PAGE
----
Note: This post is dedicated to the memory of my colleague and kindred spirit Carlos “Carlitos” del Valle, who the world lost on Saturday, July 11, 2020. I am also dedicating this post to all the people who were lucky enough to count Carlitos as a friend.
Earlier this week, I described two of my previous collaborations with my friend, colleague, and mentor Carlitos del Valle, beginning with the time we unwittingly co-authored a Supreme Court amicus brief together in 2004 and proceeding with our first fateful exchange of ideas in person in 2007. Among other things, Carlitos rekindled my love affair with chess and reminded me of the singular importance of stare decisis. But my most significant memory of Carlitos began with a simple question that our mutual friend and colleague Daniel Nina posed during a colloquium in Mayaguez, P.R. in the spring of 2007, a question that continues to haunt me to this day.
As I mentioned in my previous post, this 2007 colloquium was the most memorable conference I have ever attended. It was devoted to the law and ethics of the fictional world depicted in the 1982 movie Blade Runner, and one of the many themes in this beautiful science fiction film noir is the law and ethics of violence. The dystopian world of Blade Runner is a physically violent domain. A band of advanced “off-colony” Nexus-6 replicants–flesh-and-blood automatons who are “more human than human”–resort to physical violence and threats of violence throughout the entire movie in a futile effort to extend their fleeting four-year lifespans, and the police have hired a special agent, Rick Deckard, to track down the illegal replicants. Deckard, a “blade runner” and quite possibly (spoiler alert!) a replicant himself, is lawfully authorized to capture and kill his fellow replicants.
With this background in mind, here is the poignant question that Professor Nina posed to us during the colloquium: when, if ever, is violence legally or even morally justified? Given the subject of the colloquium, this was not a mere rhetorical question, and Nina did not just let it hang in the air. He posed his question directly to every attendee, and he demanded an answer. I have since devoted several of my scholarly papers to Nina’s question and to the problem of violence and its relation to law generally, beginning with my 2011 paper “Life, Love, and Law“–a paper, by the way, that I dedicated to Carlitos himself. Later, I wrote a chapter (“Buy or Bite?“) for the 2014 book Economics of the Undead, where I explain why vampires must resort to violence to obtain their supplies of blood. (My answer, in two words, is “legal failure,” i.e. our unwillingness to legalize the sale of blood!) More recently, my 2019 paper “Domestic Constitutional Violence” explores the legality of President Dwight Eisenhower’s reluctant use of military force to enforce school desegregation in Little Rock.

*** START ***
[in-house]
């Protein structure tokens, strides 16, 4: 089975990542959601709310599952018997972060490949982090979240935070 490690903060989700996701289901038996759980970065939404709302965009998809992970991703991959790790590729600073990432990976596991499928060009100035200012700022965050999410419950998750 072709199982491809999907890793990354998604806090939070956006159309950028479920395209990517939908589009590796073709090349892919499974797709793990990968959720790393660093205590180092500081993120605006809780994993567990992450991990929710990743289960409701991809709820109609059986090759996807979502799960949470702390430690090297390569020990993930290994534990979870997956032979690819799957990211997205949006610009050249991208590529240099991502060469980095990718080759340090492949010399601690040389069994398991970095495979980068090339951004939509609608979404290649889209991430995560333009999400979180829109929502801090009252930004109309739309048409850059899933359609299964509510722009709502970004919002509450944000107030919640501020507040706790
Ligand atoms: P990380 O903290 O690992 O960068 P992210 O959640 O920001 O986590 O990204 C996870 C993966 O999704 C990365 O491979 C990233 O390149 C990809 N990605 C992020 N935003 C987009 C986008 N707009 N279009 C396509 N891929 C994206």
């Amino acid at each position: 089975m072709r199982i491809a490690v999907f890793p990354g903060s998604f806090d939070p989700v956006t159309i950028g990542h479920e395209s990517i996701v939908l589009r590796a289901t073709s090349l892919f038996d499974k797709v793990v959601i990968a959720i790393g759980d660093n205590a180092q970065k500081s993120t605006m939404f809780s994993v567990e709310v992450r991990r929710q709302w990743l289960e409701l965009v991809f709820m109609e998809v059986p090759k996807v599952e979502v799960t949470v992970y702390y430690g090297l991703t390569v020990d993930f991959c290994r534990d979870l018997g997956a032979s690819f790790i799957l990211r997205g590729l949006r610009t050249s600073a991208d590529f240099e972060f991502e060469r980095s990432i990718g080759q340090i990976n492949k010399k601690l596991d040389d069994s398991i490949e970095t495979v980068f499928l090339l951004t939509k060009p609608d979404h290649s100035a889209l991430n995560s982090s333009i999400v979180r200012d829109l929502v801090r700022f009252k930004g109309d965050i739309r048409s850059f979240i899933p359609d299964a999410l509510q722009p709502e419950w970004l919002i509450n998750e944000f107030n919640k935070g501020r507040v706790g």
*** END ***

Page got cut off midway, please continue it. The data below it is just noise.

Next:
But the larger point I want to make here is that all of these papers were in some shape or form inspired by Carlitos’ principled reply to Professor Nina’s colloquium question and by his passionate defense of the principle of non-violence. While all of our colleagues (including myself!), taking our perverse consequentialist theories to their logical conclusion, were more than willing to countenance the use of violence under certain narrow conditions (e.g. to fight apartheid or topple a corrupt regime), Carlitos’s resolute commitment to non-violence remained unwavering throughout our often-heated discussions. To the point, Carlitos’s Kantian moral compass eventually won me over. He changed my mind, and I will never forget that …